Beware, ranges with inclusive end never give an empty
sequence, so <literal>0..length-1</literal> is
<emphasis>WRONG</emphasis>, because when length is
<literal>0</literal> it gives <literal>[0,
-1]</literal>.</para>
</listitem>
<listitem>
<para><literal><replaceable>start</replaceable>..&lt;<replaceable>end</replaceable></literal>
or
<literal><replaceable>start</replaceable>..!<replaceable>end</replaceable></literal>:
Range with exclusive end. For example,
<literal>1..&lt;4</literal> gives <literal>[1, 2,
3]</literal>, <literal>4..&lt;1</literal> gives <literal>[4,
3, 2]</literal>, and <literal>1..&lt;1</literal> gives
<literal>[]</literal>. Note the last example; the result can
be an empty sequence. There's no difference between
<literal>..&lt;</literal> and <literal>..!</literal>; the last
form is used in applications where using the
<literal>&lt;</literal> character causes problems (for HTML
editors and such).</para>
</listitem>
<listitem>
<para><literal><replaceable>start</replaceable>..*<replaceable>length</replaceable></literal>:
Length limited range. For example, <literal>10..*4</literal>
gives <literal>[10, 11, 12, 13]</literal>,
<literal>10..*-4</literal> gives <literal>[10, 9, 8,
7]</literal>, and <literal>10..*0</literal> gives
<literal>[]</literal>. When these kind of ranges are used for
slicing, the slice will end without error if the end of the
sliced sequence or string is reached before the specified
range length was reached; see <link
linkend="dgui_template_exp_seqenceop_slice">slicing
sequences</link> for more.</para>
<note>
<para>Length limited ranges were introduced in FreeMarker
2.3.21.</para>
</note>
</listitem>
<listitem>
<para><literal><replaceable>start</replaceable>..</literal>:
Right-unbounded range. This are like length limited ranges
with infinite length. For example <literal>1..</literal> gives
<literal>[1, 2, 3, 4, 5, 6, ... ]</literal>, up to infinity.
Be careful when processing (like listing) such ranges, as
processing all items of it it would take forever or until the
application runs out of memory and crashes. Just like with
length limited ranges, when these kind of ranges are used for
slicing, the slice will end when the end of the sliced
sequence or string is reached.</para>
<warning>
<para>Right-unbounded ranges before FreeMarker 2.3.21 were
only used for slicing, and behaved like an empty sequence
for other purposes. To activate the new behavior, it's not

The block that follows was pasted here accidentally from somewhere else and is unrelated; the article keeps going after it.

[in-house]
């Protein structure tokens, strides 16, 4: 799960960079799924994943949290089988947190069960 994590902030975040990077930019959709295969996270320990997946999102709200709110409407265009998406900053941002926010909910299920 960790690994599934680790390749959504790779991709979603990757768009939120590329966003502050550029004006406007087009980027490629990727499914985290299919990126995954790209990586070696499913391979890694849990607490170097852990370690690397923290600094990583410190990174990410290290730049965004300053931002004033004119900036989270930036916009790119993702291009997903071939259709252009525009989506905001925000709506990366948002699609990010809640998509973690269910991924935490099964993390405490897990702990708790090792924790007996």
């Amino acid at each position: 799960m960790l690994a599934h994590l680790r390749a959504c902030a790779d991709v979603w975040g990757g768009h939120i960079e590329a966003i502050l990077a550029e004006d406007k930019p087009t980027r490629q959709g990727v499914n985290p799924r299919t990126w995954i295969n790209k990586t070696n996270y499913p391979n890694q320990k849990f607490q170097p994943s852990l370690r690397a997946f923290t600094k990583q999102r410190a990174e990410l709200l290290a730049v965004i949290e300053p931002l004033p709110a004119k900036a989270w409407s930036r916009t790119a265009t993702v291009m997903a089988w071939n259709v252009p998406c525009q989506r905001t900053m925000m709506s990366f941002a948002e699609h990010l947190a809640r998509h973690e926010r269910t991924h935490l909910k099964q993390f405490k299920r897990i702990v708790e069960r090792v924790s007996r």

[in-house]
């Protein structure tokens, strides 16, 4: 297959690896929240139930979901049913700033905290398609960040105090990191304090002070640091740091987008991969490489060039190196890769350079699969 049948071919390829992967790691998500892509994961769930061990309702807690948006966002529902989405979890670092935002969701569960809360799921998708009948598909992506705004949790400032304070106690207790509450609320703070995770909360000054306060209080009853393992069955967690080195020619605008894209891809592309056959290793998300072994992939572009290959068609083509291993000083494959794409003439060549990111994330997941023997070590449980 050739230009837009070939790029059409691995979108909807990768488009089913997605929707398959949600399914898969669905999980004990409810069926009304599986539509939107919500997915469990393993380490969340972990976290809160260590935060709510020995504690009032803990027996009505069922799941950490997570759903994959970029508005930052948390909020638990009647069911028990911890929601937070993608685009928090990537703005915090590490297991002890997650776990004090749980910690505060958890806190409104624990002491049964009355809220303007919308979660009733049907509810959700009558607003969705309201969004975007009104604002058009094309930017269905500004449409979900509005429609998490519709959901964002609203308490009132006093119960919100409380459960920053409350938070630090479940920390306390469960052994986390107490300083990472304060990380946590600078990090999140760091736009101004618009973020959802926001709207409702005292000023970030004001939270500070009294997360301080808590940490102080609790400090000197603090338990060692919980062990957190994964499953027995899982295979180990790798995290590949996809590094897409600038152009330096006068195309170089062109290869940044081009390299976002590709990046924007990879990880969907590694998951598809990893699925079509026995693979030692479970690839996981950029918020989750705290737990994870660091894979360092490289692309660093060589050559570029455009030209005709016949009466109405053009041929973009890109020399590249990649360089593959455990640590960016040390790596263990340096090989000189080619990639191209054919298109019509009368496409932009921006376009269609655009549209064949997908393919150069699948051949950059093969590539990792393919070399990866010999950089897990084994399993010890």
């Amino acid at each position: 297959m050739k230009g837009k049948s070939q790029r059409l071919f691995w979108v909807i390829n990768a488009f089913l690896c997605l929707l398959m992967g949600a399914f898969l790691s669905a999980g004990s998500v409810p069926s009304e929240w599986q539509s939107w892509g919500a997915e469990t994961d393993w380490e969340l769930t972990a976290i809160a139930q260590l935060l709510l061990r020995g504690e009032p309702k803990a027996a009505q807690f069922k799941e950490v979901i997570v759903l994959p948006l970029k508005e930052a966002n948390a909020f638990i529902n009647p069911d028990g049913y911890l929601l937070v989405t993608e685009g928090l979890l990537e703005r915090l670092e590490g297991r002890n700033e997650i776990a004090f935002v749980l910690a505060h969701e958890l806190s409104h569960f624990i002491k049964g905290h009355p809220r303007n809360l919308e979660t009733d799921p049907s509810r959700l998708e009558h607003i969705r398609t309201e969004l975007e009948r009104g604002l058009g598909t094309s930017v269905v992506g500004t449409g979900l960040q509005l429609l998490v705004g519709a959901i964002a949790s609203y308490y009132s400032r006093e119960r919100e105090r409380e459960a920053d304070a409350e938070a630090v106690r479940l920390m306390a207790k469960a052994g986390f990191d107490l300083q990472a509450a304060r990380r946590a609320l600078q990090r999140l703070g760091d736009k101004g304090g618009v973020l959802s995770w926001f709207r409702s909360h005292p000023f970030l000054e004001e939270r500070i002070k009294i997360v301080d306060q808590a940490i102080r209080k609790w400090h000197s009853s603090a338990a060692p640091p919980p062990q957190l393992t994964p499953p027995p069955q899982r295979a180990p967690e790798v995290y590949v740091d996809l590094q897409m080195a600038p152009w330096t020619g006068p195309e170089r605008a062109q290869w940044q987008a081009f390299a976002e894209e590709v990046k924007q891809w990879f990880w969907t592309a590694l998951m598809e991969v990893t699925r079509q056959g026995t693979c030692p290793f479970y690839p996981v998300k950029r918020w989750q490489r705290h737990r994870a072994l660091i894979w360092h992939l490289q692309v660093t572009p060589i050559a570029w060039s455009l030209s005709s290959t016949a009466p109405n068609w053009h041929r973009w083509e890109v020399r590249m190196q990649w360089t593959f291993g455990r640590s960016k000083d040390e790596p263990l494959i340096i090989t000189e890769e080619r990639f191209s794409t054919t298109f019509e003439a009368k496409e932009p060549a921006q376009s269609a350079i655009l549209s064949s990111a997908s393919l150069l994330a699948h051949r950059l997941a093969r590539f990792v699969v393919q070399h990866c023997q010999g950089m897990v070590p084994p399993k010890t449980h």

enough to use FreeMarker 2.3.21, the programmer also have to
set the <literal>incompatible_improvements</literal>
configuration setting to at least 2.3.21.</para>
</warning>
</listitem>
</itemizedlist>
<para>Further notes on ranges:</para>
<itemizedlist>
<listitem>
<para>Range expressions themselves don't have square brackets,
for example, you write <literal>&lt;#assign myRange =
0..&lt;x</literal>, NOT <literal>&lt;#assign myRange =
[0..&lt;x]&gt;</literal>. The last would create a sequence
that contains an item that's a range. The square brackets are
part of the slicing syntax, like
<literal><replaceable>seq</replaceable>[<replaceable>myRange</replaceable>]</literal>.</para>
</listitem>
<listitem>
<para>You can write arithmetical expression on the sides of
the <literal>..</literal> without parenthesis, like <literal>n
+ 1 ..&lt; m / 2 - 1</literal>.</para>
</listitem>
<listitem>
<para><literal>..</literal>, <literal>..&lt;</literal>,
<literal>..!</literal> and <literal>..*</literal> are
operators, so you can't have space inside them. Like
<literal>n .. &lt;m</literal> is WRONG, but <literal>n ..&lt;
m</literal> is good.</para>
</listitem>
<listitem>
<para>The reported size of right-unbounded ranges is
2147483647 (or 0 if
<literal>incompatible_improvements</literal> is less than
2.3.21) due to a technical limitation (32 bits). However, when
listing them, their actual size is infinite.</para>
</listitem>
<listitem>
<para>Ranges don't really store the numbers they consist of,
thus for example <literal>0..1</literal> and
<literal>0..100000000</literal> is equally fast to create and
takes the same amount of memory.</para>
</listitem>
</itemizedlist>
</section>
<section xml:id="dgui_template_exp_direct_hash">
<title>Hashes</title>
<indexterm>
<primary>hash</primary>
<secondary>literal</secondary>
</indexterm>
<indexterm>
<primary>literal</primary>
<secondary>hash</secondary>
</indexterm>
<para>To specify a hash in a template, you list the key/value
pairs separated by commas, and put the list into curly brackets.
The key and value within a key/value pair are separated with a
colon. Here is an example: <literal>{ "name": "green mouse",
"price": 150 }</literal>. Note that both the names and the values
are expressions. The keys must be strings. The values can be if
any type.</para>
</section>
</section>
<section xml:id="dgui_template_exp_var">
<title>Retrieving variables</title>
<section xml:id="dgui_template_exp_var_toplevel">
<title>Top-level variables</title>
<indexterm>
<primary>subvariable</primary>
<secondary>accessing</secondary>
</indexterm>
<para>To access a top-level variable, you simply use the variable